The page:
Our clans lived together at Koi Nili, “the place where they sing”

by bzephyr

Part 5 in the continuing short history of the Goiniri Onnele people of Papua New Guinea as reported to me last week by Dominic Pusai…

The Goiniri Onnele people lived at Nongkripilru for only a few years before they moved again to the head waters of the Pien River at the confluence a creek called Kupen Rele. They relocated in order that a number of their clans could live together in a tighter community.

This place is called Koi Nili, which means “place where they sing.” This shift brought them close enough to hear the singing and drums from several other people groups in the chain of Onnele languages to the north and west. This was the original “Goiniri” village, and the alternate spelling probably derives from the pronunciation differences of these other Onnele languages. It is now known to outsiders as “Old Goiniri.”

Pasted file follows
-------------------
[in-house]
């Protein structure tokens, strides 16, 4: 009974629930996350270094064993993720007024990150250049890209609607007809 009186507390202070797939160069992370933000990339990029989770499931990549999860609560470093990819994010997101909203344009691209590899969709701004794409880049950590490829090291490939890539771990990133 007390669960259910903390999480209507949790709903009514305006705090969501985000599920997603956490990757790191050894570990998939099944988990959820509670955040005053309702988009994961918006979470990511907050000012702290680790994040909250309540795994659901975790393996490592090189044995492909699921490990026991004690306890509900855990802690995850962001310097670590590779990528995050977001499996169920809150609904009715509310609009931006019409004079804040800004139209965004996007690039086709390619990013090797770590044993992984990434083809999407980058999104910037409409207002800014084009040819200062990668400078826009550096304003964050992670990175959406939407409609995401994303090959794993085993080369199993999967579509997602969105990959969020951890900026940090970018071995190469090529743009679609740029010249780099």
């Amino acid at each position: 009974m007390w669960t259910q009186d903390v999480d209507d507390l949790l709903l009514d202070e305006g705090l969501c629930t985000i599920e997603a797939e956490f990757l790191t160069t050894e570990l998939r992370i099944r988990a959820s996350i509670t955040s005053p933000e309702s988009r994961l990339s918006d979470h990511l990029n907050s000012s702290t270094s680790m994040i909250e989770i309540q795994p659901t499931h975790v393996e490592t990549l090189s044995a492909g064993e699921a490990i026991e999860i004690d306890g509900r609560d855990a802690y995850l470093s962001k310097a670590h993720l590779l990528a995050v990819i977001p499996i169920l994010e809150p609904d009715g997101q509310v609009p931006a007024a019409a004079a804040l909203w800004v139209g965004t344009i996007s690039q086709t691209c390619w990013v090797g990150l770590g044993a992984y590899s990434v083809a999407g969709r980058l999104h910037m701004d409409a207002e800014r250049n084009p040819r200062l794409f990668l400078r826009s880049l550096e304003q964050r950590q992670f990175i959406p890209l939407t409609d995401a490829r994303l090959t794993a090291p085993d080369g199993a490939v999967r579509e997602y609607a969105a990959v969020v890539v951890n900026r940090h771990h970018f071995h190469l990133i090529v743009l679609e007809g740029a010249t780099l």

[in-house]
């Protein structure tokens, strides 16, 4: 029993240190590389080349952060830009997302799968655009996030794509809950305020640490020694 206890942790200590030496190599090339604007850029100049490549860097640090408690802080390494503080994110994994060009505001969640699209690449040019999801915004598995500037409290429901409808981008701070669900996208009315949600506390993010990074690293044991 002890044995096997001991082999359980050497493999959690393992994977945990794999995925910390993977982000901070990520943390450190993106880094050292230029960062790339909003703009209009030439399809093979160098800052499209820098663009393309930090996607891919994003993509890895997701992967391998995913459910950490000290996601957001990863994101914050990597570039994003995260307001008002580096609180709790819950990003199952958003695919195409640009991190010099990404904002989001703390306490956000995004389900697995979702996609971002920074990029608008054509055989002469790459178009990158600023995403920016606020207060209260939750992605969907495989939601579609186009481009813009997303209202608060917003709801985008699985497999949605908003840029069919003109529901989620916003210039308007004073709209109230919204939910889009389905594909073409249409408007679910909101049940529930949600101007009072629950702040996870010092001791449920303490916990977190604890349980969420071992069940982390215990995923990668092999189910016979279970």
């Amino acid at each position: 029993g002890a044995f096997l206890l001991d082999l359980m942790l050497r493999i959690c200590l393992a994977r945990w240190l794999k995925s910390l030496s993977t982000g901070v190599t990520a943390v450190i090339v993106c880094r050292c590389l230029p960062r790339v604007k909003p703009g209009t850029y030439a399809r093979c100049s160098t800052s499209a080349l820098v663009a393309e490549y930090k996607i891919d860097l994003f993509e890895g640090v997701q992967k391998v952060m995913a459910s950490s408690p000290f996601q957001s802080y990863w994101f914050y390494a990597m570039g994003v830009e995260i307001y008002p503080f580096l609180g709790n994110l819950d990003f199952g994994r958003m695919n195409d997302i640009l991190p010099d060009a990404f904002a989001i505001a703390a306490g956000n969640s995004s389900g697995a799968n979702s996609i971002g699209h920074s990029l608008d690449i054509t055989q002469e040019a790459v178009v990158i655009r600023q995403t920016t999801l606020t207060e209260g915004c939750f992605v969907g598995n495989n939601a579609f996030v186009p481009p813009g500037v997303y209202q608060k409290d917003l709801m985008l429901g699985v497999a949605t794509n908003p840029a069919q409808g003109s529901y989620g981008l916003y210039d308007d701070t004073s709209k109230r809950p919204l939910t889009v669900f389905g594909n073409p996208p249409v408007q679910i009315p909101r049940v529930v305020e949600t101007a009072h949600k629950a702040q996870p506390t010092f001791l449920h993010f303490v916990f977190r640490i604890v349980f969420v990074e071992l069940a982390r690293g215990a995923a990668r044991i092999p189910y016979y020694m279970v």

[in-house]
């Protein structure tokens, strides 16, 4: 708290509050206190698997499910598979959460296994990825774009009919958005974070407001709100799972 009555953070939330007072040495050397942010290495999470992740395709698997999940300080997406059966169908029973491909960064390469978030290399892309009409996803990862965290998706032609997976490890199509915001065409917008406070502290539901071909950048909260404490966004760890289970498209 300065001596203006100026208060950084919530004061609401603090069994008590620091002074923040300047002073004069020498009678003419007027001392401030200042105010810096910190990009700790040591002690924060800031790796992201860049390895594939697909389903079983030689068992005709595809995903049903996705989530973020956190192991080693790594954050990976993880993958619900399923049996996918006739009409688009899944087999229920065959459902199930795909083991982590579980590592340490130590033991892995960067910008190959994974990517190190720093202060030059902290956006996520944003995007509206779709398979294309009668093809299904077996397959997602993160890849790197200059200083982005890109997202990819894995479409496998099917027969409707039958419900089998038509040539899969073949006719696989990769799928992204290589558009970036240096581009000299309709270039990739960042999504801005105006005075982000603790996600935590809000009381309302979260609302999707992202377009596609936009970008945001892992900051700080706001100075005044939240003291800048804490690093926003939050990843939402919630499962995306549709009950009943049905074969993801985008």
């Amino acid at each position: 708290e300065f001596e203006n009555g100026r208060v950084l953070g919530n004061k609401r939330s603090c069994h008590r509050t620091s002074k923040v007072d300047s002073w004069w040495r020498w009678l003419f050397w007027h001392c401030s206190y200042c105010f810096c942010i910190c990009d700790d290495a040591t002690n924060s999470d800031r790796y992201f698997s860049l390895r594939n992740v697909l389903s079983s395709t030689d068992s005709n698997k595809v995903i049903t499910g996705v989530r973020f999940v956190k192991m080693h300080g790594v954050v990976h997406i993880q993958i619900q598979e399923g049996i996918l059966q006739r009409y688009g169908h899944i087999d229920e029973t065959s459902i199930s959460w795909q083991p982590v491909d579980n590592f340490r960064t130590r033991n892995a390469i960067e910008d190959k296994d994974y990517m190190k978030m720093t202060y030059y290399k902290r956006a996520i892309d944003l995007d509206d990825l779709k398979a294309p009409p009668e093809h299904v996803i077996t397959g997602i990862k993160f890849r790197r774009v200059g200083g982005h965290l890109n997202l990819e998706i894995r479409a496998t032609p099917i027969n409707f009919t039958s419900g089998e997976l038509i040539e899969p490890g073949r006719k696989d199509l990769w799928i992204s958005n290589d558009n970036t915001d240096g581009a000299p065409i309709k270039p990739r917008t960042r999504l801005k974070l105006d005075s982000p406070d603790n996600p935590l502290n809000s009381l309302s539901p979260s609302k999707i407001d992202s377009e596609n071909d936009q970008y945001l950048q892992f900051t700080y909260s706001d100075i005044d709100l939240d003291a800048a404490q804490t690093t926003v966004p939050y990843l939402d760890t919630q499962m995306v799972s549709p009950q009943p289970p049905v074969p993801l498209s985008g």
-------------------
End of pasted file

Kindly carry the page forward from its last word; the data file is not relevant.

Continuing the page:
The aid post was also moved to Koi Nili, and it served as a central location where the sick and injured from the surrounding areas could receive medical attention. People would visit the aid post from the related language groups of Wuguble, Kabore, Molmo, Inebu, Kaiye, Karantu, Romei, Barera, Wolwale and Nengian.


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